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GLOBAL CONVERGENCE 59

we will let xN be the terminal node. If (3.44) holds, as it always will if Hc is spd, then the path
c
can be parameterized by the distance from xc and, moreover, mc decreases along the path. If
(3.44) does not hold, we do not use xN as a node and revert to the unidirectional path in the
c
steepest descent direction.
Note that (3.44) implies
∇f (xc )T (xN ’ xc ) < 0.
(3.45) c

We can express the conditions for using the three node path rather than the unidirectional path
very simply. If xCP is on the boundary of the trust region then we accept xCP as the trial point.
c c
If xCP = xCP — is in the interior of the trust region, then we test (3.44) to decide what to do.
c c
With this in mind our trial point for the classical dogleg algorithm will be
± CP
if xc ’ xCP = ∆
x
 c

 or xCP — exists and (3.44) fails,





D
xN if xc ’ xCP < xc ’ xN ¤ ∆
x (∆) =
(3.46) c c


 and (3.44) holds,




D

y (∆) otherwise.

Here y D (∆) is the unique point between xCP and xN such that xD ’ xc = ∆.
c c
The important properties of dogleg methods are as follows:

• No two points on the path have the same distance from xc ; hence the path may be param-
eterized as x(s), where s = x(s) ’ xc .

• mc (x(s)) is a strictly decreasing function of s.

This enables us to show that the dogleg approximate solution of the trust region problem sat-
is¬es Assumption 3.3.1 and apply Theorem 3.3.1 to conclude global convergence. Superlinear
convergence will follow if Hk is a suf¬ciently good approximation to ∇2 f (xk ).
Lemma 3.3.5. Let xc , Hc , and ∆ be given. Let Hc be nonsingular,

sN = ’Hc ∇f (xc ), and xN = xc + sN .
’1


Assume that ∇f (xc )T Hc ∇f (xc ) > 0 and let

∇f (xc ) 2
sCP — = xCP — ’ xc = ’ ∇f (xc ).
∇f (xc )T Hc ∇f (xc )

Let S be the piecewise linear path from xc to xCP — to xN . Then if

(sN ’ sCP — )T sCP — > 0,
(3.47)

for any δ ¤ sN there is a unique point x(δ) on S such that

x(δ) ’ xc = δ.



Proof. Clearly the statement of the result holds on the segment of the path from x to xCP — .
To prove the result on the segment from xCP — to xN we must show that
1
(1 ’ »)sCP — + »sN 2
φ(») =
2


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60 ITERATIVE METHODS FOR OPTIMIZATION

is strictly monotone increasing for » ∈ (0, 1).
Since (3.47) implies that
sN sCP — ≥ (sN )T sCP — > sCP — 2


and therefore that sN > sCP — , we have
= (sN ’ sCP — )T ((1 ’ »)sCP — + »sN )
φ (»)

= ’(1 ’ ») sCP — 2
+ (1 ’ »)(sN )T sCP — + » sN 2
’ »(sN )T sCP —

> »( sN 2
’ (sN )T sCP — ) ≥ »( sN ’ sCP — ) sN > 0.
Hence, φ is an increasing function and the proof is complete.
The next stage is to show that the local quadratic model decreases on the dogleg path S.
Lemma 3.3.6. Let the assumptions of Lemma 3.3.5 hold. Then the local quadratic model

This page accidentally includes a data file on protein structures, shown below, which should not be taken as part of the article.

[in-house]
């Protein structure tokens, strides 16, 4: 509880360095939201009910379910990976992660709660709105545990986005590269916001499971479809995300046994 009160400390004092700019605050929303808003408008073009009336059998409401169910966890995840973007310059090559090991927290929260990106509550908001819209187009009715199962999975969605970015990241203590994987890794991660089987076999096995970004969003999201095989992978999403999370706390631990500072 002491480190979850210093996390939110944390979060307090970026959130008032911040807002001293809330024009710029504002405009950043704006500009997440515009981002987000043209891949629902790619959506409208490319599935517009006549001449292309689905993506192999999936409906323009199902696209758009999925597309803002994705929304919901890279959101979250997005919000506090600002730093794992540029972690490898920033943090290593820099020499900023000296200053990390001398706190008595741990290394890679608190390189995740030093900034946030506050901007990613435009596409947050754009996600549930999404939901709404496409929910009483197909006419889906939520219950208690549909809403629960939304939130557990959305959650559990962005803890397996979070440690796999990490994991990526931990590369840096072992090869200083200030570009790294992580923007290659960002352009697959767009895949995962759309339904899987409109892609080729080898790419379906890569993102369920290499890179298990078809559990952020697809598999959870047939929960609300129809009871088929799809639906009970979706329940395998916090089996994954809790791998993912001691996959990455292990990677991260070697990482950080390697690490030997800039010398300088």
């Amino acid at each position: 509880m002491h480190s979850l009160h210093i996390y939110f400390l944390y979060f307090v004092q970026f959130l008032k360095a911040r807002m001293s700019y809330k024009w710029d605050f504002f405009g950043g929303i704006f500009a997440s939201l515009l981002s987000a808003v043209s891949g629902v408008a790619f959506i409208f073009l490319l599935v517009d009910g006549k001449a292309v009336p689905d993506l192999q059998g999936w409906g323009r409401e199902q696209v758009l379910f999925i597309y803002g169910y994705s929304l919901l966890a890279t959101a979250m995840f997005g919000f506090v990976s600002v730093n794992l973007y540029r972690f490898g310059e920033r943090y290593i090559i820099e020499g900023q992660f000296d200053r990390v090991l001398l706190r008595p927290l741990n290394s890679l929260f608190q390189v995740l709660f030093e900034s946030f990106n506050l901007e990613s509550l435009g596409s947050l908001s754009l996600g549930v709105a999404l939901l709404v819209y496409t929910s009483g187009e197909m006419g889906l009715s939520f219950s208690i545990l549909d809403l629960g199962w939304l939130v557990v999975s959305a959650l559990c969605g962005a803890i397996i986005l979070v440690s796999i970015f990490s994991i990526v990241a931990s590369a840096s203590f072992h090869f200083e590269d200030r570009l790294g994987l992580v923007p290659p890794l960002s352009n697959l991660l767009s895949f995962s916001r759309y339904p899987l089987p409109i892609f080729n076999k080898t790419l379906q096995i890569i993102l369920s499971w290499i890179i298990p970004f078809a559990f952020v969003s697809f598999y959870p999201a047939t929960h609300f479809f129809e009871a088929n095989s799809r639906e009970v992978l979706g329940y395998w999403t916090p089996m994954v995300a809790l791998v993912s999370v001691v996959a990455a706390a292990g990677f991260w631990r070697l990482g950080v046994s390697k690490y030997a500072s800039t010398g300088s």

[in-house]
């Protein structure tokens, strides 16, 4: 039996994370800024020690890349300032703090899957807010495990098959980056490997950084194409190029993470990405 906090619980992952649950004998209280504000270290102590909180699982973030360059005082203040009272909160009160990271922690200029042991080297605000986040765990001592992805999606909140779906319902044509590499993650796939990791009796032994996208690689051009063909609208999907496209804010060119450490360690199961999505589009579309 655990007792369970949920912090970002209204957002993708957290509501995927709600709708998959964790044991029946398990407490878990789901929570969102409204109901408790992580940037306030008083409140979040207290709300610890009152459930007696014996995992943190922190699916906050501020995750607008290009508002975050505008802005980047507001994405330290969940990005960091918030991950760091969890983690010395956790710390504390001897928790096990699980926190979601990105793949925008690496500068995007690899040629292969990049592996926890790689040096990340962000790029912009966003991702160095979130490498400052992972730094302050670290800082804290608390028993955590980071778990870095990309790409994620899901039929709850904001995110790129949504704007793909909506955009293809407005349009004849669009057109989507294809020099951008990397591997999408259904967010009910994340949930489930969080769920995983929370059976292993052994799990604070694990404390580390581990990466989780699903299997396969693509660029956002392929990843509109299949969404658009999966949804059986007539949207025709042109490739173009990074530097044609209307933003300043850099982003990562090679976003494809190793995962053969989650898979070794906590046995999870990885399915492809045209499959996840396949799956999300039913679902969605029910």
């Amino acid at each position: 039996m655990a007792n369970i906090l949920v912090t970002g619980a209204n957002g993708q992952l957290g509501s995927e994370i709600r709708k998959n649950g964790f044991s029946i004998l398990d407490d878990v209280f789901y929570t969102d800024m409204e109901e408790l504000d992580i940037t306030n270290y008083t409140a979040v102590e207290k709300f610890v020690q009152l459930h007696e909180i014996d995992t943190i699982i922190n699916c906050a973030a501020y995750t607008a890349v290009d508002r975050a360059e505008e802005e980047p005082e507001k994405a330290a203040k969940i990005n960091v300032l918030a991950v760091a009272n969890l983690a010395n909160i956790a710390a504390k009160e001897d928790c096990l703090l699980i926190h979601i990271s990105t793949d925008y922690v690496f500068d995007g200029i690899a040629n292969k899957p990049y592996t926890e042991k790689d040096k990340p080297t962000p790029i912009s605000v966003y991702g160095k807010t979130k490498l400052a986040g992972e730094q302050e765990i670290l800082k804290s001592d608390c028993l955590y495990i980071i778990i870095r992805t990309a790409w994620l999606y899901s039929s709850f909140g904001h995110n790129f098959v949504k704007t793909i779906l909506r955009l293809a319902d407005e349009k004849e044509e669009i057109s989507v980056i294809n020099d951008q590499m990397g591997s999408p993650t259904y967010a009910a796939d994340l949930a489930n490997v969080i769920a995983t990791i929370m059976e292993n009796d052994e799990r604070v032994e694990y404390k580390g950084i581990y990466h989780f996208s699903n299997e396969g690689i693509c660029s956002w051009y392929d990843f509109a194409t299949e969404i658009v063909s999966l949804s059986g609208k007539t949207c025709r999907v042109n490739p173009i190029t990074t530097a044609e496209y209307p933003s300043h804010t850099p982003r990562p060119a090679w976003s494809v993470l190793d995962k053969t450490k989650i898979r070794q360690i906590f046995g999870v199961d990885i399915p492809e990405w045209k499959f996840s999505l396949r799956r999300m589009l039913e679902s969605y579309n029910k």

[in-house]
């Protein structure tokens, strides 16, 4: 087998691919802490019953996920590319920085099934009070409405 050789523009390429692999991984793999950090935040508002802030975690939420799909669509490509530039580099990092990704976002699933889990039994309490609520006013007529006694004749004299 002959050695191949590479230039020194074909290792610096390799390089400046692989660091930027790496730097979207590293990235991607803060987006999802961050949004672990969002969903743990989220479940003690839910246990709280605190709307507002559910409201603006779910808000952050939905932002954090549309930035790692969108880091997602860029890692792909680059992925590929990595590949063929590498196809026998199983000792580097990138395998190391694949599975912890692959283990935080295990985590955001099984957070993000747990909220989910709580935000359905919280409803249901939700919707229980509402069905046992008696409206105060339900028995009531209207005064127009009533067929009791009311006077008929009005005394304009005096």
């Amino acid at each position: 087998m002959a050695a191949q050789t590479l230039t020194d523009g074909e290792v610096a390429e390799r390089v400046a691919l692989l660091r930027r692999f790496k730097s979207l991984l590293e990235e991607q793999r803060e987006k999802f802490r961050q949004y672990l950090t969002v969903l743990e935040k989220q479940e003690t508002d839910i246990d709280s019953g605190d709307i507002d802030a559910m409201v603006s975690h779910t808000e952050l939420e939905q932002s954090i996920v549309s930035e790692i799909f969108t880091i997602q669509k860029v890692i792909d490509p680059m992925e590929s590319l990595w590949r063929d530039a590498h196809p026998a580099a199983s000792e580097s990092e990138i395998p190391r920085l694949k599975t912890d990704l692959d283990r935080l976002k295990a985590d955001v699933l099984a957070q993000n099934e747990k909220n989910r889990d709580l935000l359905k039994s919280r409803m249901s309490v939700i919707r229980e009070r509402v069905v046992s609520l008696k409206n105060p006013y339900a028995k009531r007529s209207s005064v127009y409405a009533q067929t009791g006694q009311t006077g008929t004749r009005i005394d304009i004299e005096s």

1
mc (x) = f (xc ) + ∇f (xc )T (x ’ xc ) + (x ’ xc )T Hc (x ’ xc )
2
is strictly monotone decreasing on S.
Proof. Since xCP — is the minimum of the local quadratic model in the steepest descent
c
direction, we need only show that mc is strictly decreasing on the segment of the path between
xCP — and xN . Set
c

= mc (xc + (1 ’ »)sCP — + »sN )
ψ(»)

= f (xc ) + ∇f (xc )T ((1 ’ »)sCP — + »sN )

+ 1 ((1 ’ »)sCP — + »sN )T Hc ((1 ’ »)sCP — + »sN ).
2

ˆ
Noting that Hc sN = ’∇f (xc ) and sCP — = ’»∇f (xc ), we obtain
ˆ
= f (xc ) ’ »(1 ’ »)2 ∇f (xc ) 2
ψ(»)

+»(1 ’ »/2)∇f (xc )T sN

ˆ
+ 1 (1 ’ »)2 »2 ∇f (xc )T Hc ∇f (xc ).
2

Therefore,
ˆ 2
ψ (») = 2»(1 ’ ») ∇f (xc )

ˆ
+(1 ’ »)∇f (xc )T sN ’ (1 ’ »)»2 ∇f (xc )T Hc ∇f (cc ).
Since
ˆ
»∇f (xc )T Hc ∇f (cc ) = ∇f (xc ) 2

we have, using (3.44),
ˆ 2
’ ∇f (xc )T Hc ∇f (xc ))
’1
ψ (») = (1 ’ »)(» ∇f (xc )

ˆ
= (1 ’ »)∇f (xc )T (»∇f (xc ) ’ Hc ∇f (xc ))
’1


1’»
(xc ’ xCP — )T (xN ’ xc ) < 0,
= c c
ˆ
»


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GLOBAL CONVERGENCE 61

completing the proof.
At this point we have shown that the approximate trust region problem has a unique solution.
To prove global convergence we need only verify that the approximate solution of the trust region
problem xD satis¬es Assumption 3.3.1.
Theorem 3.3.7. Let ∇f be Lipschitz continuous with Lipschitz constant L. Let {xk } be
generated by Algorithm trgen and the solutions for the trust region problem be given by
(3.46). Assume that the matrices {Hk } are bounded. Then either f (xk ) is unbounded from
below, ∇f (xk ) = 0 for some ¬nite k, or

lim ∇f (xk ) = 0.
(3.48)
k’∞



Proof. We need to check that the solutions of the trust region problem satisfy Assump-
tion 3.3.1. Part 2 of the assumption follows from the de¬nition, (3.46), of xD and the bounded-
ness of the approximate Hessians. Let

Hk ¤ M

for all k. If sk < ∆, then (3.46) implies that (3.44) must hold and so xt = xN is the Newton
k
point. Hence,
’1
sk = xk ’ xN = Hk ∇f (xk ) ≥ ∇f (xk ) /M,
k

which proves part 2.
Veri¬cation of part 1 will complete the proof. There are several cases to consider depending
on how xD is computed.
If xD = xCP then either sCP = ∆c or (3.44) fails. We ¬rst consider the case where
ˆ
∇f (xc )T Hc ∇f (xc ) ¤ 0. In that case sCP = ∆c and » = ∆c / ∇f (xc ) . Therefore,
ˆ
ˆ »2
2 T
pred = » ∇f (xc ) ’ 2 ∇f (xc ) Hc ∇f (xc )

T
2 ∇f (xc ) Hc ∇f (xc )
= ∆c ∇f (xc ) ’ ∆c
2 ∇f (xc ) 2

≥ ∆c ∇f (xc ) = s ∇f (xc ) .
Hence (3.30) holds with σ = 1.
Now assume that ∇f (xc )T Hc ∇f (xc ) > 0 and sCP = ∆c . In this case

∇f (xc ) 2 ∆c

∇f (xc )T Hc ∇f (xc ) ∇f (xc )
and so
ˆ
ˆ »2
2 T